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Old 07-07-2010, 03:52 AM   #7
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RE: "Polishing" Aluminium?

As an old rag bager I found the "secret" of the old aluminum masts.

Today masts are painted , but in the 60's 70's they were usually bare.

The material used to seal a concrete floor was the early mast builder sealer of choice .

Cheap and effective.
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Old 07-07-2010, 05:48 AM   #8
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RE: "Polishing" Aluminium?

Do you have to use any type of primer?
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Old 07-07-2010, 09:01 AM   #9
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RE: "Polishing" Aluminium?

Powder coating is fine, it's that wherever there is an attachment, the surface is compromised.
I have found that where the bolts go thru it inevetably exposes bare metal once that happens you will get rust or corrosion.
Unless you have aluminum bolts.
Two dissimmilar metals in a marine environment = corosion.

So if you powdercoat and can prevent any scratches it may work. Aluminum oxide is a natural coating that occurs with aluminum and oxygen. Once the surface is compromised the aluminum will oxidize and your powder coat will start to flake off off.
I have seen plastic washers or spacers placed between the metals. It is when you tighten the bolts that you remove the coating.

Just the experience I have had with powdercoating.

SD
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Old 07-07-2010, 10:09 AM   #10
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RE: "Polishing" Aluminium?

My boat is all aluminum. Part is painted white, the remainder is not painted. You could let it oxidize on its own and not worry about it; it turns a kind of gray color. I don't do anything to the boat other than wash it when it's dirty.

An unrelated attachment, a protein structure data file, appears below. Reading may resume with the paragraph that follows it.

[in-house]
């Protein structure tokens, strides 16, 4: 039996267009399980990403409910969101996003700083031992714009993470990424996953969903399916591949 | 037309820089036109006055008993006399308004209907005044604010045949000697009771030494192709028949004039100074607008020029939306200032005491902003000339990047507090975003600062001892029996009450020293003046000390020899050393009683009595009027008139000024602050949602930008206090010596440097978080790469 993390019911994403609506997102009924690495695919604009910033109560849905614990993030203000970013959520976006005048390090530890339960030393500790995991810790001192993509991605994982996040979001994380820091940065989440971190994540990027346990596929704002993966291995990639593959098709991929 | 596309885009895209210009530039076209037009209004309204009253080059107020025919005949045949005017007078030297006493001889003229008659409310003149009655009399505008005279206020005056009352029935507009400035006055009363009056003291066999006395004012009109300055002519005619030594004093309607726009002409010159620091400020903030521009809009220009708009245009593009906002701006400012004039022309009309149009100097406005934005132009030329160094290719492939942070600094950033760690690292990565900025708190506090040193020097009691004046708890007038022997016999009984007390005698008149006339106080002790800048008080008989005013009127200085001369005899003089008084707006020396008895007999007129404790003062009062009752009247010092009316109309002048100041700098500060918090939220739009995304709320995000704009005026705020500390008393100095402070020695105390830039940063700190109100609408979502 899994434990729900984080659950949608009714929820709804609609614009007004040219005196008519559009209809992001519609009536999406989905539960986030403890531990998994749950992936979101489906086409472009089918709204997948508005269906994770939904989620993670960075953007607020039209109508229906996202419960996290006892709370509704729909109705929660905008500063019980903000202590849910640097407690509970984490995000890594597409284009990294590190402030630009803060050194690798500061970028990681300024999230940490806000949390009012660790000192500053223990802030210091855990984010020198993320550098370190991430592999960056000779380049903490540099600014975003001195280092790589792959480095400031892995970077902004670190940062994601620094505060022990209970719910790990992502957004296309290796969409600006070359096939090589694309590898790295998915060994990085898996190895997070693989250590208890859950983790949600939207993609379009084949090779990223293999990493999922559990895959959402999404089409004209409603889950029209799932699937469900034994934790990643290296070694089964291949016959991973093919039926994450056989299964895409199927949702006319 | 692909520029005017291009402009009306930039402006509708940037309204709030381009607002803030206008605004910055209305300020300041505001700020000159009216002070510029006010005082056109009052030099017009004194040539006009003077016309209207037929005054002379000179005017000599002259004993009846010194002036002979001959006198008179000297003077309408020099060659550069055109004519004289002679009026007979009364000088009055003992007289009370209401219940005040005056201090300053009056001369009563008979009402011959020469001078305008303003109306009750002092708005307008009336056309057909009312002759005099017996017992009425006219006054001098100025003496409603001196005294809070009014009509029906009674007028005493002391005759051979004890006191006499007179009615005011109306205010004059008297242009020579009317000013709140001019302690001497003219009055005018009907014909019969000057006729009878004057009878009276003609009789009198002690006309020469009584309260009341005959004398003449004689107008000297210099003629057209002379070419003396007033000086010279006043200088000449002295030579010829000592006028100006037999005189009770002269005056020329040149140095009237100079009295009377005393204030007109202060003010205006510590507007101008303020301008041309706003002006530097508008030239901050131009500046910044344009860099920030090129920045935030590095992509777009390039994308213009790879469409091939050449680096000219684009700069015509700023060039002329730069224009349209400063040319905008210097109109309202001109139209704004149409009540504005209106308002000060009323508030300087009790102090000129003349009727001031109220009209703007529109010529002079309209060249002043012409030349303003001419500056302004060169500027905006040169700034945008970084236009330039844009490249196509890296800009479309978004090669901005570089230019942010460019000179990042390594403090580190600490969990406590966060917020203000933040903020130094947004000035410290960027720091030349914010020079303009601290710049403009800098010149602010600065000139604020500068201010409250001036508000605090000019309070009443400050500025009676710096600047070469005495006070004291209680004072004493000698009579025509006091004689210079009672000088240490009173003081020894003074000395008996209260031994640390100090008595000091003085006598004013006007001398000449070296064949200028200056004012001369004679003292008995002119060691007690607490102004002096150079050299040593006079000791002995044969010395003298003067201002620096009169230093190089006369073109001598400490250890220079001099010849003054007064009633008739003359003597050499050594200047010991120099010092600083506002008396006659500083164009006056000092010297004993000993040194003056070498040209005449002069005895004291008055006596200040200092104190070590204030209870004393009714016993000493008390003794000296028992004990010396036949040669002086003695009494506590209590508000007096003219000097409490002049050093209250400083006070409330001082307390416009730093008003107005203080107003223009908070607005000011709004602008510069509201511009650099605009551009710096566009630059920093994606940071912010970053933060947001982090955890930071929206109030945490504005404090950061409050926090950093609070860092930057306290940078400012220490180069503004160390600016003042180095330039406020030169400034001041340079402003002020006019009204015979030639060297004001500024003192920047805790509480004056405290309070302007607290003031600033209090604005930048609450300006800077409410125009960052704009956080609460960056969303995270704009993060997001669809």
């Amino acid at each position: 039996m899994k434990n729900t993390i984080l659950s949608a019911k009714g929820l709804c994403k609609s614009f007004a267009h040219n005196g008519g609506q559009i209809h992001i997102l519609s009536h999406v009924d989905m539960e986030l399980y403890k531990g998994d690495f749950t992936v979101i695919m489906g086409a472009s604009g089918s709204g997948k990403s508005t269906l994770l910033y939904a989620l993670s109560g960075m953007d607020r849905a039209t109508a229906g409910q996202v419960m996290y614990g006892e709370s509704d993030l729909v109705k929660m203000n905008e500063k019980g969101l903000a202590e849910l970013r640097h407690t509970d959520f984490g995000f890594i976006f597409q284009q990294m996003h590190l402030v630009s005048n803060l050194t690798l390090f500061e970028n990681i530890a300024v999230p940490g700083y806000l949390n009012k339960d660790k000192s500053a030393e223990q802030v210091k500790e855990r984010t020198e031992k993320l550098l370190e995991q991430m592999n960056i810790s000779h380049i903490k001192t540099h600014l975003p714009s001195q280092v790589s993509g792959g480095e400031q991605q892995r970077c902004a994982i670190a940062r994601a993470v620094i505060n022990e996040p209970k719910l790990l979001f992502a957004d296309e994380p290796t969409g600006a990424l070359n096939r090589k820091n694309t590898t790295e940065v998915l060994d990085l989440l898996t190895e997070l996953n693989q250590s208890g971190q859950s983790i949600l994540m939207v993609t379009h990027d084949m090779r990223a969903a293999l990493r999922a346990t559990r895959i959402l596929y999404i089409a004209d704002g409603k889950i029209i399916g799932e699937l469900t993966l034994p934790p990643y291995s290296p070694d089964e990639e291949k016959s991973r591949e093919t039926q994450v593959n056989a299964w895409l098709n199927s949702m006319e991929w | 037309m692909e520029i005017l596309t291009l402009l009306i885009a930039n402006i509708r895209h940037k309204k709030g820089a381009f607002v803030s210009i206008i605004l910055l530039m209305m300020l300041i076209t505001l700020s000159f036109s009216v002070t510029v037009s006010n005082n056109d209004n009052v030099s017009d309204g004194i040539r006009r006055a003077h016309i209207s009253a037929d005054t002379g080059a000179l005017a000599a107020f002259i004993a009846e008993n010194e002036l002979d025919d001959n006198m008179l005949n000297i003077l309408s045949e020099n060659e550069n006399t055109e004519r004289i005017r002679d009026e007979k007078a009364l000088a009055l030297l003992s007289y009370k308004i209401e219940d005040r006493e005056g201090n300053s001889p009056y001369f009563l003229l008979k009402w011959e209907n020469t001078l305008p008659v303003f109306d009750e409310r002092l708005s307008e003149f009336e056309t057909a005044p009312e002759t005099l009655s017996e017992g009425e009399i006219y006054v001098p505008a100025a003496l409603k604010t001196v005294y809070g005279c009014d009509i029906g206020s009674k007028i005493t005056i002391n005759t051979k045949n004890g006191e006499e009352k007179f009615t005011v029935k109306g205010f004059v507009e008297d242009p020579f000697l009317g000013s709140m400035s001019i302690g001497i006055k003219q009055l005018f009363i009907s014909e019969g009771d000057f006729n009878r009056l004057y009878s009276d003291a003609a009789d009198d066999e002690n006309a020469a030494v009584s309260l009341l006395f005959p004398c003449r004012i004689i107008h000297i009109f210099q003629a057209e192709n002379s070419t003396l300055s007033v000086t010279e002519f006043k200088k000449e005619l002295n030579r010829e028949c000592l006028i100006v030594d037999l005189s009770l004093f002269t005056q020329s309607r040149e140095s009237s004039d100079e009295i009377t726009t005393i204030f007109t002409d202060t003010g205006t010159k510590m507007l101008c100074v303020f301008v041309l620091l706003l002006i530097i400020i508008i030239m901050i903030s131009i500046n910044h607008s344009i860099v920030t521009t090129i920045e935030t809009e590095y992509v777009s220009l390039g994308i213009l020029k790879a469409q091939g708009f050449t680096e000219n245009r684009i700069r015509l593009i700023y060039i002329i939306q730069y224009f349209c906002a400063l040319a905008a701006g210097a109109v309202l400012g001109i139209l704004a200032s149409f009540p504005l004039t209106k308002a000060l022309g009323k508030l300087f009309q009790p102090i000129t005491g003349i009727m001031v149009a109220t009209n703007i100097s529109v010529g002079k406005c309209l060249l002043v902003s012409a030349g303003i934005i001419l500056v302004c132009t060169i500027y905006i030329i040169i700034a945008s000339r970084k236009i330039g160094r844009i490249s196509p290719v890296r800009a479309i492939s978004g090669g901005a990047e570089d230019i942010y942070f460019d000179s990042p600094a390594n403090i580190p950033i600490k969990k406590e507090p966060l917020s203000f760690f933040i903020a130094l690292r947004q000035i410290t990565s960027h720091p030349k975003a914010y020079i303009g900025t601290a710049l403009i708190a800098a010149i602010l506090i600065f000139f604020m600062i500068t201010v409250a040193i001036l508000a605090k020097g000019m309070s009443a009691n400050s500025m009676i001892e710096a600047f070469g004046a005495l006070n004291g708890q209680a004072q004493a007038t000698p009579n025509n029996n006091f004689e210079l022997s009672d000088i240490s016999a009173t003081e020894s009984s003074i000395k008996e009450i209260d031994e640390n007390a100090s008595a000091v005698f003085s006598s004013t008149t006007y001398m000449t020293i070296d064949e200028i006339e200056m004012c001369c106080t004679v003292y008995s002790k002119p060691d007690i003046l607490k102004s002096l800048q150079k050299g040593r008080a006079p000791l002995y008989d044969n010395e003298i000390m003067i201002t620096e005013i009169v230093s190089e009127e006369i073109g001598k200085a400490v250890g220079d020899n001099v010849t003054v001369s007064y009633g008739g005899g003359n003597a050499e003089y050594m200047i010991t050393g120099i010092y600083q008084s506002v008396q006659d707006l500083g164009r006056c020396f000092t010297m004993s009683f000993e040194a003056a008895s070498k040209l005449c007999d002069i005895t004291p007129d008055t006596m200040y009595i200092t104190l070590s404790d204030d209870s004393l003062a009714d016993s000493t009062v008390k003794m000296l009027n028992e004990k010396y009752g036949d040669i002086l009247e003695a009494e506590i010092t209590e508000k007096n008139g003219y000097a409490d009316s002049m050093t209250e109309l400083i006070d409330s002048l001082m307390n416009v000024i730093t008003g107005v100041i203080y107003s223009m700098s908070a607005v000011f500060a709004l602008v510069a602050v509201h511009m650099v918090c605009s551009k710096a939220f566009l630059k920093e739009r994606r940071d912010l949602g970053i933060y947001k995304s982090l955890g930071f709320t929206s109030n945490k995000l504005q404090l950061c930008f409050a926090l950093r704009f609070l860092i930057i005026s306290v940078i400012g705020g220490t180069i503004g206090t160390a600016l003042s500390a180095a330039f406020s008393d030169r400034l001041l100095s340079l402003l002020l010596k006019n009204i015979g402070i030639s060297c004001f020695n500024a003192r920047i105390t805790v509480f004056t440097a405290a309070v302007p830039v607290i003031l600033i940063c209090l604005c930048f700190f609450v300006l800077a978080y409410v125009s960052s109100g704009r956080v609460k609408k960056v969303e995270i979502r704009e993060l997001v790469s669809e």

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Old 07-07-2010, 10:13 PM   #11
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RE: "Polishing" Aluminium?

I have powdercoated mast and boom. PC on the boom has failed at most attachment points and on the mast has held up well, both in about 10 years. Failures on the boom started in the first year and just keep getting bigger.
I have used varathane plastic paint on the pedestal under my flybridge helm seat. It has chipped off the edges of the step, but otherwise has held up better than the PC on the boom. This over about 10 to 12 years. slightly better protected environment. When I have to repair the failed PC I will use varathane or some other plastic paint.
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Old 07-07-2010, 10:20 PM   #12
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RE: "Polishing" Aluminium?

Yes but you GC have 5000 series alloy aluminum. I think all boats are made from 5K aluminum and don't corrode very much. 6063 and 6061 are very common and good also. Some alloys like 2000 series corrode quite fast.For Steve to get the best protection he should probably anodize and then powder coat. PC adheres and lasts very well if done right.The Dude speaks the truth again. But if the bolts/screws don't move one can use Sikaflex or a 3M sealer to keep them apart. For moving parts one can use bushings made of a metal that won't make a battery * * .. I don't think al and SS get along as there is significant corrosion where ever this occurs on my skiff and the manufacturer put the two metals together. Again * *..anno and PC or PC or anno.


Eric